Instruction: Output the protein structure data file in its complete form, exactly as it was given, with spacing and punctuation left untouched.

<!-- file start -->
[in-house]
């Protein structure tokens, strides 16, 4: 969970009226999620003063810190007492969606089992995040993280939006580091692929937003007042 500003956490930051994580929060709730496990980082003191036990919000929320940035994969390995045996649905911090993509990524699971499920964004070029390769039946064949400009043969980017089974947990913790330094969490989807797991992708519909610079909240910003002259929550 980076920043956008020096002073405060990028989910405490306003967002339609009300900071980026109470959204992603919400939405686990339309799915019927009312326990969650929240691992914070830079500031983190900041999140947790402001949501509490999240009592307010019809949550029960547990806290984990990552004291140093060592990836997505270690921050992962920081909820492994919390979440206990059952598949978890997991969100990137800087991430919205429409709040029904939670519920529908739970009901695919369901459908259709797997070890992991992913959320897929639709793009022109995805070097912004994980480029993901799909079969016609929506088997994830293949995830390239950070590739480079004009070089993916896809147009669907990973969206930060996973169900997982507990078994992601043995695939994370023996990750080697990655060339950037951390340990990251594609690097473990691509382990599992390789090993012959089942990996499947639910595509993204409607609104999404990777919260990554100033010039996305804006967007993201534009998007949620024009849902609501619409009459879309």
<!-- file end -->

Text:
[in-house]
């Protein structure tokens, strides 16, 4: 969970009226999620003063810190007492969606089992995040993280939006580091692929937003007042 500003956490930051994580929060709730496990980082003191036990919000929320940035994969390995045996649905911090993509990524699971499920964004070029390769039946064949400009043969980017089974947990913790330094969490989807797991992708519909610079909240910003002259929550 980076920043956008020096002073405060990028989910405490306003967002339609009300900071980026109470959204992603919400939405686990339309799915019927009312326990969650929240691992914070830079500031983190900041999140947790402001949501509490999240009592307010019809949550029960547990806290984990990552004291140093060592990836997505270690921050992962920081909820492994919390979440206990059952598949978890997991969100990137800087991430919205429409709040029904939670519920529908739970009901695919369901459908259709797997070890992991992913959320897929639709793009022109995805070097912004994980480029993901799909079969016609929506088997994830293949995830390239950070590739480079004009070089993916896809147009669907990973969206930060996973169900997982507990078994992601043995695939994370023996990750080697990655060339950037951390340990990251594609690097473990691509382990599992390789090993012959089942990996499947639910595509993204409607609104999404990777919260990554100033010039996305804006967007993201534009998007949620024009849902609501619409009459879309």